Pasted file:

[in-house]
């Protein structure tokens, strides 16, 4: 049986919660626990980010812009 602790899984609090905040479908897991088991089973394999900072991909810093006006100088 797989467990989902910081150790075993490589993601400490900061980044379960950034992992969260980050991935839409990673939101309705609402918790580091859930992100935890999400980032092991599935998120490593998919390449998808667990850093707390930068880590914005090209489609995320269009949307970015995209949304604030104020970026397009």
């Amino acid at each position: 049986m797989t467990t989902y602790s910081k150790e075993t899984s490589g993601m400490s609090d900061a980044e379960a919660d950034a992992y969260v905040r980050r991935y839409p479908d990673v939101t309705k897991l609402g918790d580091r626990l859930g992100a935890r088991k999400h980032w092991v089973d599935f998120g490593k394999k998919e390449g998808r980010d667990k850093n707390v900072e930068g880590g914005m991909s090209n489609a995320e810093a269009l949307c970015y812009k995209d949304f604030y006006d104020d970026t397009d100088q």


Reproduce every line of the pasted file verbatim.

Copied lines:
[in-house]
């Protein structure tokens, strides 16, 4: 049986919660626990980010812009 602790899984609090905040479908897991088991089973394999900072991909810093006006100088 797989467990989902910081150790075993490589993601400490900061980044379960950034992992969260980050991935839409990673939101309705609402918790580091859930992100935890999400980032092991599935998120490593998919390449998808667990850093707390930068880590914005090209489609995320269009949307970015995209949304604030104020970026397009």
């Amino acid at each position: 049986m797989t467990t989902y602790s910081k150790e075993t899984s490589g993601m400490s609090d900061a980044e379960a919660d950034a992992y969260v905040r980050r991935y839409p479908d990673v939101t309705k897991l609402g918790d580091r626990l859930g992100a935890r088991k999400h980032w092991v089973d599935f998120g490593k394999k998919e390449g998808r980010d667990k850093n707390v900072e930068g880590g914005m991909s090209n489609a995320e810093a269009l949307c970015y812009k995209d949304f604030y006006d104020d970026t397009d100088q």